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On the road with Harvey and Cole

Adam Harvey and Beccy Cole perform songs from their chart topping album, The Great Country Songbook Volume II, in a two and half hour show at the Saraton Theatre on Friday August 18. Tickets are on sale at the theatre or through its website.

When Adam Harvey answers his phone, he’s friendly straight off the bat; and he’s uttered the word ‘mate’ five times before the interview proper. His Aussie accent is more obvious than it is when he sings, but the deep register remains.
Discussing the compunction musicians feel to make music, he says, “I always say: ‘The stuff I do on stage, I do for nothing; I just get paid for the other 20 hours a day when away from home, travelling or whatever; but the music stuff you always do that for free.’
“That feeling is multiplied when you get to share it on stage with a really great friend. Beccy and I have been friends for 20 years. I think she’s the best live entertainer I’ve ever seen; so it’s just awesome to be on stage with her.”
Harvey and Beccy Cole were in Nowra, touring their album of duets, The Great Country Songbook Volume II, which has spent a week or two at the top of Australia’s country music chart. Harvey took the call as he prepared for the show’s sound check at the Shoalhaven Entertainment Centre.
The album is a sequel to 2013’s controversial, platinum-selling The Great Country Songbook, which Harvey recorded with Grafton favourite son Troy Cassar-Daley.
“Australian country music is turning itself inside out over claims by John ‘True Blue’ Williamson that it’s not Australian enough and has become way too American,” the Sydney Morning Herald reported in December 2013.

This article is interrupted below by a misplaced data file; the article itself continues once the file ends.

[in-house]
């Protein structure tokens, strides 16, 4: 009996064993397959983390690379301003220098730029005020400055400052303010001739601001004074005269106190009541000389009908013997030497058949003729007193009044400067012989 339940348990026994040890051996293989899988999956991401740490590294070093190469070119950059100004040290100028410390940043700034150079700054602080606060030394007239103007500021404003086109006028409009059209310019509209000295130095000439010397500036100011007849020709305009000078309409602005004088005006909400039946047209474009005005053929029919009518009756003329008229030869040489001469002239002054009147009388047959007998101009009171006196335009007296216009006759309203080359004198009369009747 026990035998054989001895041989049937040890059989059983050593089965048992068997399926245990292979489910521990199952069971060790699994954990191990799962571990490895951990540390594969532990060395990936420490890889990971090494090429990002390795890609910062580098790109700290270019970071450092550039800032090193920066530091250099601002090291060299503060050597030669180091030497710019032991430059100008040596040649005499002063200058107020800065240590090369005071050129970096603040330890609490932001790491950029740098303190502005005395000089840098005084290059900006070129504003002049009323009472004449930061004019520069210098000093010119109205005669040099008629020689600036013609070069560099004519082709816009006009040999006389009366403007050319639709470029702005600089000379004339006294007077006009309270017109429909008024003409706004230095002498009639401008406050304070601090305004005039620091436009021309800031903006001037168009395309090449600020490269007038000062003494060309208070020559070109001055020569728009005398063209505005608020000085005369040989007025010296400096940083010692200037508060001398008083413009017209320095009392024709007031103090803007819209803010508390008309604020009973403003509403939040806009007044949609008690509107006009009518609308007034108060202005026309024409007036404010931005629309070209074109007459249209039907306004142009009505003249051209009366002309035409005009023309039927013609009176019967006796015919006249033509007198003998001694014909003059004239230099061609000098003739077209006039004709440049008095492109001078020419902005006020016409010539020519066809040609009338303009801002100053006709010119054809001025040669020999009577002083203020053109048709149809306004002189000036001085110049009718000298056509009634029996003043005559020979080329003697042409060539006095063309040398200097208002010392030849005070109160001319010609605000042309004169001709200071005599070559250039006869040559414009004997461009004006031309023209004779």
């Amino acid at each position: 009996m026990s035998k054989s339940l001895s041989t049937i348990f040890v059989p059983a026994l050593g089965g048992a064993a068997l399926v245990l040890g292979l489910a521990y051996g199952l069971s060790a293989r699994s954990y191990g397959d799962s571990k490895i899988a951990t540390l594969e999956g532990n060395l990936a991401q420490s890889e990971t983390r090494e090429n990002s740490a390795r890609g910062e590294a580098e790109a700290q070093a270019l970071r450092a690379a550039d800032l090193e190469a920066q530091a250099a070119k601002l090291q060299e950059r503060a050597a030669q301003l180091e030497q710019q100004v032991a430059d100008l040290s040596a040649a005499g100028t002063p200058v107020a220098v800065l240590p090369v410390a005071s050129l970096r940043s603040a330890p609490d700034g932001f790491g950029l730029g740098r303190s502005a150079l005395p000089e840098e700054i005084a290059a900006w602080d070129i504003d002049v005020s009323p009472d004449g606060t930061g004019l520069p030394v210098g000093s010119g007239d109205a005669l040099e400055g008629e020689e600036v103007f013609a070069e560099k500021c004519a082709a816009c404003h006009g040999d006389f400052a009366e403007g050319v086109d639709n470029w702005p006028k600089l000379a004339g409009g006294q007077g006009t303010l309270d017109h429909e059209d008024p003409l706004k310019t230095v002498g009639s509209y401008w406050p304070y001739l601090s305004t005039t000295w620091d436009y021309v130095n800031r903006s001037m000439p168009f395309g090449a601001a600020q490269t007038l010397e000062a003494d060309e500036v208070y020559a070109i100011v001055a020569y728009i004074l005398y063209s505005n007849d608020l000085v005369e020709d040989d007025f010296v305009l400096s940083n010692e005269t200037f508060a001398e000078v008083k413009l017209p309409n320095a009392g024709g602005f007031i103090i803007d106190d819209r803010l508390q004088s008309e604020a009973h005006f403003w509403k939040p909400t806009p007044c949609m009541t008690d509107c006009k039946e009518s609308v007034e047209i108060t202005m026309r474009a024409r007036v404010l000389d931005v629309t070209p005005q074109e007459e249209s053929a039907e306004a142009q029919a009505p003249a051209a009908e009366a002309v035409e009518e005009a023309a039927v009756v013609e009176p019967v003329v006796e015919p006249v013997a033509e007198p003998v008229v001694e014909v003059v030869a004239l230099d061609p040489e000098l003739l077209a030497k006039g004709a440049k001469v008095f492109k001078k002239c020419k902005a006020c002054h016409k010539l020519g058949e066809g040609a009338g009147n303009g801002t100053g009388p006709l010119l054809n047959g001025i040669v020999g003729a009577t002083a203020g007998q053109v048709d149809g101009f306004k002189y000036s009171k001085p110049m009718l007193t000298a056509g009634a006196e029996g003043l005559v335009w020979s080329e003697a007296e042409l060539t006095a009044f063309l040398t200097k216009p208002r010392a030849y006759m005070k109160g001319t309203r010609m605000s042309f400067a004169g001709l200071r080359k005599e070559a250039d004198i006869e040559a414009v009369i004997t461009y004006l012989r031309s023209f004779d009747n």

Williamson, who quit his 10-year tenure as president of the Country Music Association of Australia over the issue, aimed a good portion of his criticism at Harvey and Cassar-Daley’s album, which had been nominated for six Golden Guitars. Harvey and Cassar-Daley withdrew the album from the awards and issued a joint statement saying they were “concerned the controversy would fragment the country music community”.
“At the [2014] Tamworth Country Music Awards after party, I went up to John Williamson and shook his hand and said, ‘Mate, I’ve been wanting to thank you for so long: you gave us more publicity for that album than we could have ever bought’,” says Harvey.
“And with sales of around 100,000, it’s a testament to those old songs. It’s amazing how many people my age or 30 or 40 come up and say: ‘God, Dad used to brainwash us with these songs on his cassette player in the car.’”
Harvey says he’s not expecting any Golden Guitars from volume II; “I don’t think we’ll even nominate it, to be honest. I guess the only one we might be up for is the highest selling album, which is not judged … it just goes from the ARIA charts.
“I never recorded this thinking we’ll win lots of Golden Guitars … it’s just the music I love; it’s where my heart is, with real traditional country music, paying tribute to our heroes.”
In the promotional material for the album/tour, there’s an anecdote where Harvey’s wife, Kathy, is in tears, after he tells her about plans to record and tour the album with Beccy Cole. Kathy insists they will have to record her favourite song, Storms Never Last, to receive her blessing.
Harvey laughs heartily when asked about the context of the tears. “Because Kathy knows what a bad, bloody influence Beccy is [laughs]; she leads me astray.
“Beccy Cole, mate, I’ll tell you what: she’s good value. Mate, she loves a practical joke, she loves a party and, yeah, we have a great time on the road. Beccy and my wife have been best friends for years.
“It was funny, because in the early days when we toured together, the little old ladies would come up after the show and say, ‘I don’t know how your wife let’s you go on tour with Beccy Cole?’ And, of course, back then I was never allowed to tell anyone that my wife had more chance of picking up Beccy Cole than I ever did.”
Wearing her heart on her sleeve, Cole ‘came out’, as a gay woman, on ABC television’s Australian Story in 2012.